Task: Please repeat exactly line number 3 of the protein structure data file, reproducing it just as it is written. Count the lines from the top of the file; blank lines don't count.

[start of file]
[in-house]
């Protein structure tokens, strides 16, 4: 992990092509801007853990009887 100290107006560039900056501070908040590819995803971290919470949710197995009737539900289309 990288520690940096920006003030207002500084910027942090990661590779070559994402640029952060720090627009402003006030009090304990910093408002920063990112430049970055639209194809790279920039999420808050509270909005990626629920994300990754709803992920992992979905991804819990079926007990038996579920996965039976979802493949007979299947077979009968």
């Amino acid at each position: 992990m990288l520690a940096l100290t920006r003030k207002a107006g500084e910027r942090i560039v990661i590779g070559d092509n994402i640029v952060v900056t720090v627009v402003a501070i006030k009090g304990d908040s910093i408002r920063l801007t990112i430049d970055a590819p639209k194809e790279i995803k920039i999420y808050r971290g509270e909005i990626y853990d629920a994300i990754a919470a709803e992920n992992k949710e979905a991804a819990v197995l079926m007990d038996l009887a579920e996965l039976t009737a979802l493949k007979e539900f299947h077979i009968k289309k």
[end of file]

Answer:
């Amino acid at each position: 992990m990288l520690a940096l100290t920006r003030k207002a107006g500084e910027r942090i560039v990661i590779g070559d092509n994402i640029v952060v900056t720090v627009v402003a501070i006030k009090g304990d908040s910093i408002r920063l801007t990112i430049d970055a590819p639209k194809e790279i995803k920039i999420y808050r971290g509270e909005i990626y853990d629920a994300i990754a919470a709803e992920n992992k949710e979905a991804a819990v197995l079926m007990d038996l009887a579920e996965l039976t009737a979802l493949k007979e539900f299947h077979i009968k289309k």